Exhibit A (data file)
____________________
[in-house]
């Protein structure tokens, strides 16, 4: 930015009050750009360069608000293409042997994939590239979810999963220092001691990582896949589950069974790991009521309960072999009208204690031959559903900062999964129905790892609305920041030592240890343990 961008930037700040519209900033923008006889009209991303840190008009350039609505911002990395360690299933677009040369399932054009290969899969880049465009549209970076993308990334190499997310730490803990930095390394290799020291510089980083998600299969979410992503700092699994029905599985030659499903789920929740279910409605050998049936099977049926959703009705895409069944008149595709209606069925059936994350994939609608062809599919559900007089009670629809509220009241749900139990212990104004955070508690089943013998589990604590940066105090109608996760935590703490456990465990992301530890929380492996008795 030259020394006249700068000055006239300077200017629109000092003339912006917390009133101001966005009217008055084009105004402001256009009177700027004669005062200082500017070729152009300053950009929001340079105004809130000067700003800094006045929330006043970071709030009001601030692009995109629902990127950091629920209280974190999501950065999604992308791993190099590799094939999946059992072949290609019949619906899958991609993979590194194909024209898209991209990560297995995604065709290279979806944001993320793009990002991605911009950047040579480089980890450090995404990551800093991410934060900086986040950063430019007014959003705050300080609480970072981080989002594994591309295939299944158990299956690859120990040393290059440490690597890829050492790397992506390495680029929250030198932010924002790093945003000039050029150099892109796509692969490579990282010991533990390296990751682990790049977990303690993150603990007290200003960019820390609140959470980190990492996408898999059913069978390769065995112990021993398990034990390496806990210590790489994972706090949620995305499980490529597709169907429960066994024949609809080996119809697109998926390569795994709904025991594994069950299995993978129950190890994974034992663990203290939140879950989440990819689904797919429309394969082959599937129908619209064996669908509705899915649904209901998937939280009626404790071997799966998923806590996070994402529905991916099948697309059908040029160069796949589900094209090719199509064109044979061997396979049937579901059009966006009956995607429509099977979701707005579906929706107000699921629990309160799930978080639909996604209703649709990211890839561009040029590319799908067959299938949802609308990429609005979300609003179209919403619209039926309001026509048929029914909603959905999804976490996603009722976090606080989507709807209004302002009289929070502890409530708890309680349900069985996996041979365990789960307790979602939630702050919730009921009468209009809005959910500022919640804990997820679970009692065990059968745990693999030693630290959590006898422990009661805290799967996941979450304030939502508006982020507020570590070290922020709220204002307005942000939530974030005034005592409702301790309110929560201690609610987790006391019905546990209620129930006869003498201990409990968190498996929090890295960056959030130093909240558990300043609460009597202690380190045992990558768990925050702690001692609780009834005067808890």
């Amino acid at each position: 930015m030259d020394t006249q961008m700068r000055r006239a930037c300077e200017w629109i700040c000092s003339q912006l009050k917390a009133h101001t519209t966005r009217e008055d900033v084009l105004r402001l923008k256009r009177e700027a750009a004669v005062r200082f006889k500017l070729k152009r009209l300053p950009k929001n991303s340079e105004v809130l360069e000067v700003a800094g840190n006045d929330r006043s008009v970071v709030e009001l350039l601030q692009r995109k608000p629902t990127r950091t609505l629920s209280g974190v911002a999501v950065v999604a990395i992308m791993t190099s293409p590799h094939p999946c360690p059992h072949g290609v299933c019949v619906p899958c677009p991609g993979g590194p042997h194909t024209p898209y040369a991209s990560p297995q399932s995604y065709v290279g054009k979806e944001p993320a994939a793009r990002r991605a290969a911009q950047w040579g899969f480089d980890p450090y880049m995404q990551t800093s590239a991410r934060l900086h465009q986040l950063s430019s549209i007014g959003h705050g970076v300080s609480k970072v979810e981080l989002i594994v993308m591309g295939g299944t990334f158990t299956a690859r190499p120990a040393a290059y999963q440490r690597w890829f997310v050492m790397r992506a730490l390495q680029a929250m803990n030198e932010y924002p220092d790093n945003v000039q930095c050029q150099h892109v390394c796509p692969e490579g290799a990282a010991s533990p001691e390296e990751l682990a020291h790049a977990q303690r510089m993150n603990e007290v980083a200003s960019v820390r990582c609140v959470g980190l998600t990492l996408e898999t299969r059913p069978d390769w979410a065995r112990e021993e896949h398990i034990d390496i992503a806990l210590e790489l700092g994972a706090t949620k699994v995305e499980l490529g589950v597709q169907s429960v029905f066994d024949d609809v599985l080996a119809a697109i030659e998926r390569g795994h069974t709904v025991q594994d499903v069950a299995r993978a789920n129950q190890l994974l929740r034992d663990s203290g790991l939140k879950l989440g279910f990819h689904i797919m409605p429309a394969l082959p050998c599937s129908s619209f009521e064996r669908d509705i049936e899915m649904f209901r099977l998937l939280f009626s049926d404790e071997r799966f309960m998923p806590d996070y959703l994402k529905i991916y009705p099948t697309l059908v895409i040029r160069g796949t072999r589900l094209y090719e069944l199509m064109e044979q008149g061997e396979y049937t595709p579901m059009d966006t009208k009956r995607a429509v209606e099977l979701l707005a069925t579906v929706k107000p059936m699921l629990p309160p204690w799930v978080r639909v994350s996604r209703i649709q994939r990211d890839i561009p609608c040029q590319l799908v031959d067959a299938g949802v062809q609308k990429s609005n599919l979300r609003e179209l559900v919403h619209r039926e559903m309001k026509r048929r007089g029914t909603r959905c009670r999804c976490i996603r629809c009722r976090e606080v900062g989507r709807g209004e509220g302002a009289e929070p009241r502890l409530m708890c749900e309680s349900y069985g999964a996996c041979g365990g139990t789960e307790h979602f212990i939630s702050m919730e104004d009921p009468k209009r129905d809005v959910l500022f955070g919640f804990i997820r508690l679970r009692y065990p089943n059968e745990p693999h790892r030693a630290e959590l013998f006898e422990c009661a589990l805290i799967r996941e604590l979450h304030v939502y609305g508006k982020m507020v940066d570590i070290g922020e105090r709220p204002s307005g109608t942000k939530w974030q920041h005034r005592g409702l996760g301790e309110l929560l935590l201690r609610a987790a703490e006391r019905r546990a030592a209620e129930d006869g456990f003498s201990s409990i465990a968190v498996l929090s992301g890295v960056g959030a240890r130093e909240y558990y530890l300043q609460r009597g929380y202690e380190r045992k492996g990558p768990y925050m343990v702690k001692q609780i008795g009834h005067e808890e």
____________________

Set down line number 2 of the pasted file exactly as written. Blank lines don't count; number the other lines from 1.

């Protein structure tokens, strides 16, 4: 930015009050750009360069608000293409042997994939590239979810999963220092001691990582896949589950069974790991009521309960072999009208204690031959559903900062999964129905790892609305920041030592240890343990 961008930037700040519209900033923008006889009209991303840190008009350039609505911002990395360690299933677009040369399932054009290969899969880049465009549209970076993308990334190499997310730490803990930095390394290799020291510089980083998600299969979410992503700092699994029905599985030659499903789920929740279910409605050998049936099977049926959703009705895409069944008149595709209606069925059936994350994939609608062809599919559900007089009670629809509220009241749900139990212990104004955070508690089943013998589990604590940066105090109608996760935590703490456990465990992301530890929380492996008795 030259020394006249700068000055006239300077200017629109000092003339912006917390009133101001966005009217008055084009105004402001256009009177700027004669005062200082500017070729152009300053950009929001340079105004809130000067700003800094006045929330006043970071709030009001601030692009995109629902990127950091629920209280974190999501950065999604992308791993190099590799094939999946059992072949290609019949619906899958991609993979590194194909024209898209991209990560297995995604065709290279979806944001993320793009990002991605911009950047040579480089980890450090995404990551800093991410934060900086986040950063430019007014959003705050300080609480970072981080989002594994591309295939299944158990299956690859120990040393290059440490690597890829050492790397992506390495680029929250030198932010924002790093945003000039050029150099892109796509692969490579990282010991533990390296990751682990790049977990303690993150603990007290200003960019820390609140959470980190990492996408898999059913069978390769065995112990021993398990034990390496806990210590790489994972706090949620995305499980490529597709169907429960066994024949609809080996119809697109998926390569795994709904025991594994069950299995993978129950190890994974034992663990203290939140879950989440990819689904797919429309394969082959599937129908619209064996669908509705899915649904209901998937939280009626404790071997799966998923806590996070994402529905991916099948697309059908040029160069796949589900094209090719199509064109044979061997396979049937579901059009966006009956995607429509099977979701707005579906929706107000699921629990309160799930978080639909996604209703649709990211890839561009040029590319799908067959299938949802609308990429609005979300609003179209919403619209039926309001026509048929029914909603959905999804976490996603009722976090606080989507709807209004302002009289929070502890409530708890309680349900069985996996041979365990789960307790979602939630702050919730009921009468209009809005959910500022919640804990997820679970009692065990059968745990693999030693630290959590006898422990009661805290799967996941979450304030939502508006982020507020570590070290922020709220204002307005942000939530974030005034005592409702301790309110929560201690609610987790006391019905546990209620129930006869003498201990409990968190498996929090890295960056959030130093909240558990300043609460009597202690380190045992990558768990925050702690001692609780009834005067808890």